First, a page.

Weber, first as president then as chairman, appropriated funds for a large plant to be built at Hopewell, Virginia to fix nitrogen from the air for the production of synthetic ammonia. Ammonia could be turned into nitric acid which, when combined with the soda ash made by the Solvay component of Allied, produces sodium nitrate, a substance with an agricultural use as fertilizer and a military use as an ingredient in explosives. By the end of the 1920’s Allied was doing a thriving business making and selling basic chemicals to the rest of American industry.
Important as this achievement was, it was on the financial aspect of running the company that Orlando Weber’s personality left its most enduring mark. Weber was a mathematical genius who had a grasp of the most complicated and detailed economic theories and who could, when called upon, discuss them by the hour with no notes. He was also highly secretive, keeping vital information about the company locked up in his personal safe and sharing this information with as few people in company management as possible. He was regarded by many of those that knew him as an autocrat who refused to spend any more of his company’s money than absolutely necessary.
The beneficial consequences of this unusual collection of personality traits was that, since Weber was a strong believer in a large reserve of liquid assets, Allied was able to survive the Great Depression relatively unscathed. From 1921 through 1939 Allied had no funded debt, never borrowed from banks, and paid a dividend every year, including 1932, the worst year of the Depression. The harmful consequences of Weber’s eccentric personality were, first of all, a refusal by Allied to engage in basic research leading to new products. Weber justified this decision by maintaining that he did not want to compete with the companies which were Allied’s customers. This policy, however, left Allied with a shrinking share of the market after World War II when new chemical products were introduced. Secondly, Weber’s penchant for secrecy got him into trouble with his stockholders, to whom he refused to issue detailed reports, and eventually with the Securities and Exchange Commission which, in 1934, charged him with failing to provide enough information to allow government agencies to determine whether Allied was making or losing money. Weber justified his reticence by claiming that he needed to protect company secrets. However, this secrecy, combined with his autocracy, resulted in the fact that the highest executives in the company were not conversant with the overall operation of the company when he retired in 1935. This gap in expertise was to plague Allied for the next 30 years.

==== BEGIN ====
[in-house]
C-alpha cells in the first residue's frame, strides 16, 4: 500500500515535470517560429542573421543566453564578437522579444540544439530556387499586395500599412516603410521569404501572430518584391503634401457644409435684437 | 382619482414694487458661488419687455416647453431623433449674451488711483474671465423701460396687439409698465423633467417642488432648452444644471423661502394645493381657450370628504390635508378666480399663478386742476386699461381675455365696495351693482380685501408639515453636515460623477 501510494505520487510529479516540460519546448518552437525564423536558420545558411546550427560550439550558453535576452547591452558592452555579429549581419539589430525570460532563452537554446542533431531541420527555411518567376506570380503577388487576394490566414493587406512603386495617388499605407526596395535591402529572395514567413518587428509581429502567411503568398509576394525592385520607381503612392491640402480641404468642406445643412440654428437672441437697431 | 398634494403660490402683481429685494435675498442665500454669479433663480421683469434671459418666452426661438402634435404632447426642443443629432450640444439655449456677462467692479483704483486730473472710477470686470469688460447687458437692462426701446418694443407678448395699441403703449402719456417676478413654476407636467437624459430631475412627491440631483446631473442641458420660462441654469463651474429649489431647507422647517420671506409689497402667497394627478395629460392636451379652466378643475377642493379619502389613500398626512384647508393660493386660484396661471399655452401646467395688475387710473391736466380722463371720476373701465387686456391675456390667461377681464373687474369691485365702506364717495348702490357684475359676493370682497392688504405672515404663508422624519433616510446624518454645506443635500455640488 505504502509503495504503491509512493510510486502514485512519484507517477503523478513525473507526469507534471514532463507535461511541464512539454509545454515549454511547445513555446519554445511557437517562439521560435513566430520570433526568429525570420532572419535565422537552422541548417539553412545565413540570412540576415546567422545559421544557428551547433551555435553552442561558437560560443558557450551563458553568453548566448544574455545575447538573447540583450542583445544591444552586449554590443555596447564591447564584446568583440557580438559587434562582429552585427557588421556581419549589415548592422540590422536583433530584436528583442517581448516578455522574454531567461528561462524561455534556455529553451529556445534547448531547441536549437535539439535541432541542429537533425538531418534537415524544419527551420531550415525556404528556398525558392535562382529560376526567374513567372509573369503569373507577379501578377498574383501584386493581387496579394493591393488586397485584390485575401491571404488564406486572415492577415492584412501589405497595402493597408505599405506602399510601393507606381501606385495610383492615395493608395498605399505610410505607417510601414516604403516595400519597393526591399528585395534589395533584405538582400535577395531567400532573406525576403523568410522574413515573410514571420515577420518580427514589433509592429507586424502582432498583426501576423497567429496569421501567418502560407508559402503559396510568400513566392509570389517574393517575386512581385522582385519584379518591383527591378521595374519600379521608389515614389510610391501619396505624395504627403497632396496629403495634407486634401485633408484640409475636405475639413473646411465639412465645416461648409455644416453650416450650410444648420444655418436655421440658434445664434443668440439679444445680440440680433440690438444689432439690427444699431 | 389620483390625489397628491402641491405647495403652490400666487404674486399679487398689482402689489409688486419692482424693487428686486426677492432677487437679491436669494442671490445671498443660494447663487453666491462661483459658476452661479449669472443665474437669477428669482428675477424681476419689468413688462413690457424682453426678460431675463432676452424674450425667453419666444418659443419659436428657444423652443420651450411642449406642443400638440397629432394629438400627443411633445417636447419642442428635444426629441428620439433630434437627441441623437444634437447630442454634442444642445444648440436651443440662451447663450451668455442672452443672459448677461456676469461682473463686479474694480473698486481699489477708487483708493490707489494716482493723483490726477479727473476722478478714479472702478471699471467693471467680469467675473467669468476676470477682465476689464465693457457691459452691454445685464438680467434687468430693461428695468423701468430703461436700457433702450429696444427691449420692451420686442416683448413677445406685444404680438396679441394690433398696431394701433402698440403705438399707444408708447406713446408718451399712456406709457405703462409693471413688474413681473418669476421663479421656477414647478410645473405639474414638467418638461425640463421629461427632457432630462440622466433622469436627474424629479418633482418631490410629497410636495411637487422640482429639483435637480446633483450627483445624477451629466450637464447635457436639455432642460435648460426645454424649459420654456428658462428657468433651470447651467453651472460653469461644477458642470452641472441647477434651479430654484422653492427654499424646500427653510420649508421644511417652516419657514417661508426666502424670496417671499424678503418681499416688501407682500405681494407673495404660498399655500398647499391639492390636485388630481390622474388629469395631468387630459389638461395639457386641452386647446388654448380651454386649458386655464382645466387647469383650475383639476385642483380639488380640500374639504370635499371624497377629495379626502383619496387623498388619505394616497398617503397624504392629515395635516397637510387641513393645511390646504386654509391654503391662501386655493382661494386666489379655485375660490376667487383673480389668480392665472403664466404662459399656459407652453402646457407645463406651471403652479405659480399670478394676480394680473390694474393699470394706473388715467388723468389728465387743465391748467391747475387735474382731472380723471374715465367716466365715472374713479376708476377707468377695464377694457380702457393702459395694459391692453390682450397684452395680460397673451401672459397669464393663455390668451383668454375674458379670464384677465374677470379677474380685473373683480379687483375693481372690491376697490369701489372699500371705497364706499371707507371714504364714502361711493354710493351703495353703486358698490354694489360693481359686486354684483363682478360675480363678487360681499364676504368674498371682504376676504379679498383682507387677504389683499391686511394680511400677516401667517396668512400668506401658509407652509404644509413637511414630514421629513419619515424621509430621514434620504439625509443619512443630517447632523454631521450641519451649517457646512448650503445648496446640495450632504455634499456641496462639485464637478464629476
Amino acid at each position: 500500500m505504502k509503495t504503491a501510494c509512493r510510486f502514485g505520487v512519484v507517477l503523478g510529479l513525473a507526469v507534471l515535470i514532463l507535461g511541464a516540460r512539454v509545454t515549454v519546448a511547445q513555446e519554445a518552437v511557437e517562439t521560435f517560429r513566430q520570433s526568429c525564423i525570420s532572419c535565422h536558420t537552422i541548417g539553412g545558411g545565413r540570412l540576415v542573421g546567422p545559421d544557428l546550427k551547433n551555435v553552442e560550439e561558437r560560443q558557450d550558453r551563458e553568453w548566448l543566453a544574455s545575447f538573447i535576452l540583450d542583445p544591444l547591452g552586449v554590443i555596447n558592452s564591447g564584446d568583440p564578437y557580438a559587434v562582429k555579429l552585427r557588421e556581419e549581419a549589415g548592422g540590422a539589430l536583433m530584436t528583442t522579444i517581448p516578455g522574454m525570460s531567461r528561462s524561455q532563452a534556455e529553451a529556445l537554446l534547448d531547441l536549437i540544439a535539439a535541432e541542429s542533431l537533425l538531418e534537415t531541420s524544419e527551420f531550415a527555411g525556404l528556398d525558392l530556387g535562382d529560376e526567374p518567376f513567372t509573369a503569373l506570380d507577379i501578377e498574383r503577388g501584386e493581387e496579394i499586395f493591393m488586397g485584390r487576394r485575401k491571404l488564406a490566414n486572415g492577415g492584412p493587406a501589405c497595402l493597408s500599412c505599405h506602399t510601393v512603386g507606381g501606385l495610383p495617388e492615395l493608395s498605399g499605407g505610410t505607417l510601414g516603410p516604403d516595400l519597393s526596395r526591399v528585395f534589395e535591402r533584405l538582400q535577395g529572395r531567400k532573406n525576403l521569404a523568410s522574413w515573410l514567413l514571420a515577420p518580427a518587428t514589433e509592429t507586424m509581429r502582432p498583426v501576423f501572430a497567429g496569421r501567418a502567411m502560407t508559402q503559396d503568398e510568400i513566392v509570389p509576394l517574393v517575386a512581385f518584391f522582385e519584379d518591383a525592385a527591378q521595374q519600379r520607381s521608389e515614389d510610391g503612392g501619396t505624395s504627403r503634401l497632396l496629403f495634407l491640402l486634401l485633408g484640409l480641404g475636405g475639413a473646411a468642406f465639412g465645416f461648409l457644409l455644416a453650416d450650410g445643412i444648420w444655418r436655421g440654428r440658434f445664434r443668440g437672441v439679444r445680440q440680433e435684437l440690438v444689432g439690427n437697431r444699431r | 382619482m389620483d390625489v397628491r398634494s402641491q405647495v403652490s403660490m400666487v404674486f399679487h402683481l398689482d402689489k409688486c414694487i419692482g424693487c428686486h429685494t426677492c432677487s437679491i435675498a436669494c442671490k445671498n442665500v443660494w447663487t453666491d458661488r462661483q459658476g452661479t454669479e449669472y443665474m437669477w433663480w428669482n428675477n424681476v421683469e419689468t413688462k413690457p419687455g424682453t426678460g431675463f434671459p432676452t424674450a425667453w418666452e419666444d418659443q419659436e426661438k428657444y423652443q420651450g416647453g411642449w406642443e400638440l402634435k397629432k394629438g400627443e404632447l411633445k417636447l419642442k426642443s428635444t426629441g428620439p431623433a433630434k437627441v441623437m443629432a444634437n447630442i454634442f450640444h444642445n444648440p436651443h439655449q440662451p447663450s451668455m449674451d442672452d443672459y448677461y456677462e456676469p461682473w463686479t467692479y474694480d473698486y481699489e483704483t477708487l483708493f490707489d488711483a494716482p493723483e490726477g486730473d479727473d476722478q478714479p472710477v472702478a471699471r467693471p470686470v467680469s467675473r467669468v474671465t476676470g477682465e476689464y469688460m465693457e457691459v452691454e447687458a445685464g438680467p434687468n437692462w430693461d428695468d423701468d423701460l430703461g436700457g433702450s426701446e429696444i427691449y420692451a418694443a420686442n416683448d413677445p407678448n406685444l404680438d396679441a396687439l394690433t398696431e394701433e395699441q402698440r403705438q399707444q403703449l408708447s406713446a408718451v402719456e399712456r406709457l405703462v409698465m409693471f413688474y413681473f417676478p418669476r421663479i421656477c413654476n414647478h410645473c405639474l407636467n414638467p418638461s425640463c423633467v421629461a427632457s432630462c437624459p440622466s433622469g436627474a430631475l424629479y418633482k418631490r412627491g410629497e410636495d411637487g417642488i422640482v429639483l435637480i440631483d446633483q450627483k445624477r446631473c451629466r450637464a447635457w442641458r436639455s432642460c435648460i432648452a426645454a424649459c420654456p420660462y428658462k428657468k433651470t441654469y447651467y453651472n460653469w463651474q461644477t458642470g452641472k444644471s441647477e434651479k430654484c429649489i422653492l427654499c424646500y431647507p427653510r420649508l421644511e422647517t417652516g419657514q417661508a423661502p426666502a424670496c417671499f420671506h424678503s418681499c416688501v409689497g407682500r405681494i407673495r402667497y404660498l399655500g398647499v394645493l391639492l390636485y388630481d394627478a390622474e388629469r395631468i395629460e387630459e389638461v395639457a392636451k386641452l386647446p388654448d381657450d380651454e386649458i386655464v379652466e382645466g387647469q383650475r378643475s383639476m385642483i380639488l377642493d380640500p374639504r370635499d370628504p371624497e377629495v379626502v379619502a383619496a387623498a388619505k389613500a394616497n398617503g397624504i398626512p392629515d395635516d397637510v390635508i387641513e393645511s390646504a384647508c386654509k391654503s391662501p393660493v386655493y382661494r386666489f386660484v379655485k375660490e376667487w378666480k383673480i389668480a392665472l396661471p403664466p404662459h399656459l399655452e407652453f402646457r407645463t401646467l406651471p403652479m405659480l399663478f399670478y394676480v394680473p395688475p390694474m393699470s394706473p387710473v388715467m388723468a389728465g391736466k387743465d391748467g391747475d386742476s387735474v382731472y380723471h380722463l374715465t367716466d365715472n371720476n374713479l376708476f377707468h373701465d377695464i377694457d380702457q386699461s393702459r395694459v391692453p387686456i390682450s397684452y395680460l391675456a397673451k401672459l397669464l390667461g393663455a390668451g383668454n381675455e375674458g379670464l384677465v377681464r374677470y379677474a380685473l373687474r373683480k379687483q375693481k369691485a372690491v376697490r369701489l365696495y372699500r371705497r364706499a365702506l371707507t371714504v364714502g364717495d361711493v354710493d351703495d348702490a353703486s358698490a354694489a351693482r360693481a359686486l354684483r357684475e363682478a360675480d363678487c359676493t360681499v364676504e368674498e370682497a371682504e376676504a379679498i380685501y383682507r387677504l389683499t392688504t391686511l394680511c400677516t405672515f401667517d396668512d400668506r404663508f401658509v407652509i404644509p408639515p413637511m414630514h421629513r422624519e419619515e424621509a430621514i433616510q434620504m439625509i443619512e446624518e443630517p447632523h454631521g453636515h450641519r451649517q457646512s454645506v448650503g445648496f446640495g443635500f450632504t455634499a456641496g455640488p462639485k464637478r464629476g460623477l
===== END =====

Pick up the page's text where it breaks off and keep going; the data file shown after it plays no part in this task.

Weber’s autocracy took many forms, some petty and other significant. During his tenure, and for several years thereafter, Allied executives were forbidden to have their pictures taken for the media, forbidden to allow their biographies to appear in Who’s Who in America, and forbidden to take part in meetings of trade associations. More significantly, lateral communication between executives within the company was made cumbersome. If, for example, the plant manager for ammonia wished to speak with the plant manager for soda ash, then each manager had to ask permission from their respective vice presidents in order for the conversation to take place. The vice presidents, in turn, would have to ask Weber. Weber himself could make this system work because he was the original guiding spirit of the company and consequently knew where each piece of the mosaic of company operations fit. When he left, however, Allied’s corporate bureaucracy remained in place without anyone of Weber’s talents to organize all the pieces.